What is PrEP?

PrEP (Pre-Exposure Prophylaxis) is an internationally recommended HIV prevention method, in which people who do not have HIV take the HIV medication emtricitabine and tenofovir disoproxil fumarate every day, to prevent getting HIV. When taken daily PrEP is 99% effective at preventing HIV.

In New Zealand the generic form of PrEP is a single pill taken once daily, and in most cases is fully funded if you are eligible for subsidised NZ healthcare (essentially any citizen, permanent resident, those here on visas for 2 years or more, and few special cases).

Am I funded?

Your doctor will have to qualify you for the funding - we will apply for this if you are a HIV-negative male or transgender person who has sex with males and have multiple risk factors for HIV infection, OR for HIV-negative people with partners who have a detectable HIV viral load.

Do I have to take it every day?

There are actually 2 ways of taking PrEP - daily vs PrEP211.

Daily PrEP is (obviously) when you take a PrEP tablet every day. PrEP211 is when you take PrEP tablets only when you are going to have sex.

Daily PrEP is suitable for all people who are at risk of HIV. Daily PrEP is the only PrEP regimen that is recommended for cis-gender and transgender women, for transgender men who have vaginal sex, for men who have anal or vaginal sex with women, people who inject drugs and for people with chronic hepatitis B.

Cis-gender gay/bi guys do have a choice of daily PrEP and PrEP211. Daily PrEP is preferential and safer for those gay/bi guys who cannot predict when sex will occur, who cannot delay sex for more than 2 hours and for those whose potential exposure to HIV occurs more than twice a week. Daily PrEP is the only suitable regimen for anyone with chronic hepatitis B infection to maintain virological suppression, prevent drug resistance and hepatitis flares.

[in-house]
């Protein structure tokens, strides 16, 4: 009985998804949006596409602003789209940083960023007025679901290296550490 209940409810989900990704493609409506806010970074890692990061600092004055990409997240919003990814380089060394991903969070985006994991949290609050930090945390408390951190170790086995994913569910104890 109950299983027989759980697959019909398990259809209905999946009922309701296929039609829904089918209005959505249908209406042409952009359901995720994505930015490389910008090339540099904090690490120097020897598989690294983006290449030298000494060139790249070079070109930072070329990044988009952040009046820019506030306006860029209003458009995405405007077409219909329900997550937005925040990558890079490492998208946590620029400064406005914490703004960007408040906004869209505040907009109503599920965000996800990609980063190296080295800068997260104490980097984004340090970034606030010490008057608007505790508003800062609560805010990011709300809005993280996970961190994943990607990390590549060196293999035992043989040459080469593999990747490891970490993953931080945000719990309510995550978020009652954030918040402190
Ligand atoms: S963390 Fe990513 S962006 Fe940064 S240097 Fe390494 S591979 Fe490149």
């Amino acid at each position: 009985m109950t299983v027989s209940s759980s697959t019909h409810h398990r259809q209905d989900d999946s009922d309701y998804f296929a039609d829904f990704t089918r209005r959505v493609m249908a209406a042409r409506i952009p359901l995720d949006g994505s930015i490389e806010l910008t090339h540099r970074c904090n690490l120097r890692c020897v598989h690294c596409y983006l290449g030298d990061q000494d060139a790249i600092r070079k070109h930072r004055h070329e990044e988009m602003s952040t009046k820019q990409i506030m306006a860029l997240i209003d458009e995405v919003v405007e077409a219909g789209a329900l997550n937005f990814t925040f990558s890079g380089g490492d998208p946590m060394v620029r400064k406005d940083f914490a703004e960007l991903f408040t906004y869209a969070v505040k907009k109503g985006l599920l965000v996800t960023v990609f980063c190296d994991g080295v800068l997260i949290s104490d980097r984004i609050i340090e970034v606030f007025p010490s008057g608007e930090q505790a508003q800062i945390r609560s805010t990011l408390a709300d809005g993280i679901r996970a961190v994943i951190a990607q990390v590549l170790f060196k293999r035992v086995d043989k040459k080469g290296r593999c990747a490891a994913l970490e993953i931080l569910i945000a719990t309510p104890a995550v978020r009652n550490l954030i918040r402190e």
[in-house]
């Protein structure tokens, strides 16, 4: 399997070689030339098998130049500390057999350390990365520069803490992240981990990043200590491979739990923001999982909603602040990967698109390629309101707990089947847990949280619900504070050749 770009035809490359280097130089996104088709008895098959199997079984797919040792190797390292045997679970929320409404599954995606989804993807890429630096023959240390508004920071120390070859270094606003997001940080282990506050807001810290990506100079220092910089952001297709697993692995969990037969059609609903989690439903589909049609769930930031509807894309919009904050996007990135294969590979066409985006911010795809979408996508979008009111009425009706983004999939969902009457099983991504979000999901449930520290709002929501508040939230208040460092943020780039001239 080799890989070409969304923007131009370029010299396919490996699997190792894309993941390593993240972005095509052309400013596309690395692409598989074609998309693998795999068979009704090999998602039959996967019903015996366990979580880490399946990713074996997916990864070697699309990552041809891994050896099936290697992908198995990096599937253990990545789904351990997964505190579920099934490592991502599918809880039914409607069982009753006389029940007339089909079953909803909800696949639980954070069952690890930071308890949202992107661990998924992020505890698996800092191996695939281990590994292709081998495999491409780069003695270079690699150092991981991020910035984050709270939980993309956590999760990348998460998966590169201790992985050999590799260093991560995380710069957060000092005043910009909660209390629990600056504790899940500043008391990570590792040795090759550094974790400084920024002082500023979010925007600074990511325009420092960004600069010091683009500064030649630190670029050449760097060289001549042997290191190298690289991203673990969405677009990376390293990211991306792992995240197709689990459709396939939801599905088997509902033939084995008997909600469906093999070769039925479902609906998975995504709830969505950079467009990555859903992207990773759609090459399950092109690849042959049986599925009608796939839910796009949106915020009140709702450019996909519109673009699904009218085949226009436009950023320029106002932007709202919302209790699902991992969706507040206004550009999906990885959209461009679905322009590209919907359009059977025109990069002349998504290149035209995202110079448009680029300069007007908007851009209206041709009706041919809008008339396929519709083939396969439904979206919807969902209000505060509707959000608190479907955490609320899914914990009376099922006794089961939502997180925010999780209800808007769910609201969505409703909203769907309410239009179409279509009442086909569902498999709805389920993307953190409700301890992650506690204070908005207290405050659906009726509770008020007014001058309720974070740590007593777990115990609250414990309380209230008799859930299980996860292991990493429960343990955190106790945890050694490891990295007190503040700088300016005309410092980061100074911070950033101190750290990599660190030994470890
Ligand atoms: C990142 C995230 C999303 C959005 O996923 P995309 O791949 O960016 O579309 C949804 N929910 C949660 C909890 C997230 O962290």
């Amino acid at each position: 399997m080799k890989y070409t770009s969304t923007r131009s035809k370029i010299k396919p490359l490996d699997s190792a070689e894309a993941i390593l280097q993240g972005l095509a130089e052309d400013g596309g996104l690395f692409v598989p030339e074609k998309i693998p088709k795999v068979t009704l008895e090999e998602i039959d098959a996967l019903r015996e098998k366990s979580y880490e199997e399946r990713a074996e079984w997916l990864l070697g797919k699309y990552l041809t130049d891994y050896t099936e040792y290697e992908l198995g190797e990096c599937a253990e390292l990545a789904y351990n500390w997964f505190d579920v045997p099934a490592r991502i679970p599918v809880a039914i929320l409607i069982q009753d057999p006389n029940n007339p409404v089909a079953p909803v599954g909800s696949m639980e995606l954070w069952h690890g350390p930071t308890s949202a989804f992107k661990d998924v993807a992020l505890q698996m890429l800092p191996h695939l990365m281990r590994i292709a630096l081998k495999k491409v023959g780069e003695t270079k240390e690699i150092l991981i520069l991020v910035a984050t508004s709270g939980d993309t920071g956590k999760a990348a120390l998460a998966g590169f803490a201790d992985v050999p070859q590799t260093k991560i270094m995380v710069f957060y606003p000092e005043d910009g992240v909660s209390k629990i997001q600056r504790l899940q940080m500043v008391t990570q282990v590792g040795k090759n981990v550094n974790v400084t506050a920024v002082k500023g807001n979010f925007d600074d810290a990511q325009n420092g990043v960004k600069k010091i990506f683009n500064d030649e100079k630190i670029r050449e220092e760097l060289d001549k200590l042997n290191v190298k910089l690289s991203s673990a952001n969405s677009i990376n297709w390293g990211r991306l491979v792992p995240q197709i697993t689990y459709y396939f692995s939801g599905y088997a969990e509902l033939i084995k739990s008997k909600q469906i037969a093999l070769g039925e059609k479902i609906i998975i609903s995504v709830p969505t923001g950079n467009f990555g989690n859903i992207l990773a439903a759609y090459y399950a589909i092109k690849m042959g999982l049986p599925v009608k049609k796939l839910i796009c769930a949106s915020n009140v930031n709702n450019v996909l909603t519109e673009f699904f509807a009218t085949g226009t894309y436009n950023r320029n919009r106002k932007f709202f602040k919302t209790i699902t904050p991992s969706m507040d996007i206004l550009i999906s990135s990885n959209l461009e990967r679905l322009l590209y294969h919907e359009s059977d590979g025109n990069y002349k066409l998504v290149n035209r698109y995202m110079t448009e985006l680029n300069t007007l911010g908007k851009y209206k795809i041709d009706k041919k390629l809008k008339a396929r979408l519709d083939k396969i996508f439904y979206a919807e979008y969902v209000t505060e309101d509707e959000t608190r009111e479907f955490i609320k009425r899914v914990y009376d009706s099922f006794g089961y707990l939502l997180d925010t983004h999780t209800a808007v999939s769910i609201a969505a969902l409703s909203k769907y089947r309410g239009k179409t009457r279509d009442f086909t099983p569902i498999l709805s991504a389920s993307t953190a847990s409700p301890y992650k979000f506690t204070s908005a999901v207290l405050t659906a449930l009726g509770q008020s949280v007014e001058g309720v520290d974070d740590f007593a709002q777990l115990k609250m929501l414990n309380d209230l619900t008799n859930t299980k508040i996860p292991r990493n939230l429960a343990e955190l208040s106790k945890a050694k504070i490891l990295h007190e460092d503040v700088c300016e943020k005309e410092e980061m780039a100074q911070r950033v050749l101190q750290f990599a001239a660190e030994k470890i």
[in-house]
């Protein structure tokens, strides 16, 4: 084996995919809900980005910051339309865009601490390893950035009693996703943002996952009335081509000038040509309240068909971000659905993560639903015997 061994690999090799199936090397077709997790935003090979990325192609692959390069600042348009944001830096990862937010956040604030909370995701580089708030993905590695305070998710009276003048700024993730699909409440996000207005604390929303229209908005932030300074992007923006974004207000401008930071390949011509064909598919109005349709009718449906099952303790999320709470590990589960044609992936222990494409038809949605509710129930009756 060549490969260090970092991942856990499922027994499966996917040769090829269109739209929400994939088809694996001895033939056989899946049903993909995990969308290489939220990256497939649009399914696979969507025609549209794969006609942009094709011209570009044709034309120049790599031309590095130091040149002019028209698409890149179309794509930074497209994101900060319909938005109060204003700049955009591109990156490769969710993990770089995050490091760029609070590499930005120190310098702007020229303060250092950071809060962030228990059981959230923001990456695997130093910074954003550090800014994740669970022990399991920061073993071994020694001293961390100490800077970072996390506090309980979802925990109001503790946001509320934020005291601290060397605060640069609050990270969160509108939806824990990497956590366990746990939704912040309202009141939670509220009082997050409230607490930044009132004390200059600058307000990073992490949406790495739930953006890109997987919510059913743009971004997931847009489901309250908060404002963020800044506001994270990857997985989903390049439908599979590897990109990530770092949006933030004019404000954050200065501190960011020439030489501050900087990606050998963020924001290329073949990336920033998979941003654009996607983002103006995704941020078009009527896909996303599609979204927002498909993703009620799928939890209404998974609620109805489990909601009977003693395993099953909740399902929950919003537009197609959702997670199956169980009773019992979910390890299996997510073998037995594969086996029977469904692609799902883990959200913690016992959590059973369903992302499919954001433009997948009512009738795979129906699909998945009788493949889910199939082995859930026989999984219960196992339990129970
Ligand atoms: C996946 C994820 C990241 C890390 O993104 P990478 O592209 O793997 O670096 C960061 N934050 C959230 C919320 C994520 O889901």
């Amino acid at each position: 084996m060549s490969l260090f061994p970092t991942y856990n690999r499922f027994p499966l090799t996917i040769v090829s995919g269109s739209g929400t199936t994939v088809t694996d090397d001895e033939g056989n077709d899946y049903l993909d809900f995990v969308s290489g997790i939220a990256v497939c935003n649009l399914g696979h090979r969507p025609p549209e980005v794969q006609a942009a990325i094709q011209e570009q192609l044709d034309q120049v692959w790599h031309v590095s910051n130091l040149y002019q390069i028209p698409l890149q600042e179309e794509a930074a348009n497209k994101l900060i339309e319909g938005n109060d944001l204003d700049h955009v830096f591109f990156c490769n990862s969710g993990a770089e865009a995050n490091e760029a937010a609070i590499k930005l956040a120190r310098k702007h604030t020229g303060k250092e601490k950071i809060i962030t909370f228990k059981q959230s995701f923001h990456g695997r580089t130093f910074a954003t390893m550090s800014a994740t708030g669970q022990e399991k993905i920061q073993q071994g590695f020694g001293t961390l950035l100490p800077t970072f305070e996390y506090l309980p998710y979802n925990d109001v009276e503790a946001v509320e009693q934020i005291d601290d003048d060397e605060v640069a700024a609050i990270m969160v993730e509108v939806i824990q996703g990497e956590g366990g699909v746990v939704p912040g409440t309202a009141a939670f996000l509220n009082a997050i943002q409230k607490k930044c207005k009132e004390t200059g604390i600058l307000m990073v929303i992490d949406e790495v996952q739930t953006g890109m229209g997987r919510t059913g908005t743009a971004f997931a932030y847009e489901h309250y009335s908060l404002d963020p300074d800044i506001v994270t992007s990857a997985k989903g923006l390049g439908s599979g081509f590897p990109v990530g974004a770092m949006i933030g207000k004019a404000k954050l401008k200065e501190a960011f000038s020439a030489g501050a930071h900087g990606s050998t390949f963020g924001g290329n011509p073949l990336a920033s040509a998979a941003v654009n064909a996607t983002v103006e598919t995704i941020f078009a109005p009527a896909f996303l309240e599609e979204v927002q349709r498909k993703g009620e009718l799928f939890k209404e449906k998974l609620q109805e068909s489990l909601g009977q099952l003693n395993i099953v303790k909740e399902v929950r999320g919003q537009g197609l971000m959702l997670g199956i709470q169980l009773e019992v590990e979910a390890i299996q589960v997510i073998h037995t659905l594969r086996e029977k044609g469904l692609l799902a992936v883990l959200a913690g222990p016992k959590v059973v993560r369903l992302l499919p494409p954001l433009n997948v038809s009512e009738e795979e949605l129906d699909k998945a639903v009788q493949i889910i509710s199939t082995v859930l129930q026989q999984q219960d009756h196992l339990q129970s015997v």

PrEP211 dosing involves taking two PrEP pills before you have sex (ideally between 2 and 24 hours before sex), and a further 1 pill 24 hours and then 48 hours later. Ideally there is no further sex on those 2nd and 3rd days. If further sex does occur, you should contine with the daily pill under you have had 2 sex-free days. The WHO have published the PrEP211 schedule as acceptable - however the daily regime is likely to be more reliable.

How do I get a prescription for PrEP?

You will need to have a consultation with your online doctor where they will get you sorted with the initial blood tests, and apply for the subsidised prescriptions. By the time the blood test results are back, we should be ready to get your prescripion sent straight to a NZ pharmacy of your choice (there are free pharmacies in NZ, and online delivery pharmacies which might be a more discrete option).

Any side-effects to PrEP?

PrEP can have short-term side effects, including nausea, abdominal cramping, vomiting, dizziness, headache, and fatigue. These problems typically arise in the first week or 2 of starting PrEP and often disappear in the next few weeks. Long term there are concerns that this may affect kidneys or bone density if taken for 2 years or more. The subsidy reguime in New Zealand requires that some ongoing blood tests are conducted to allow continued use of PrEP. (Your doctor will explain these).

Want to talk?

Book an appointment for a video consultation with a qualified New Zealand GP, who can discuss all this with you. If appropriate, we can arrange for the medications to be precsribed and delivered to you.

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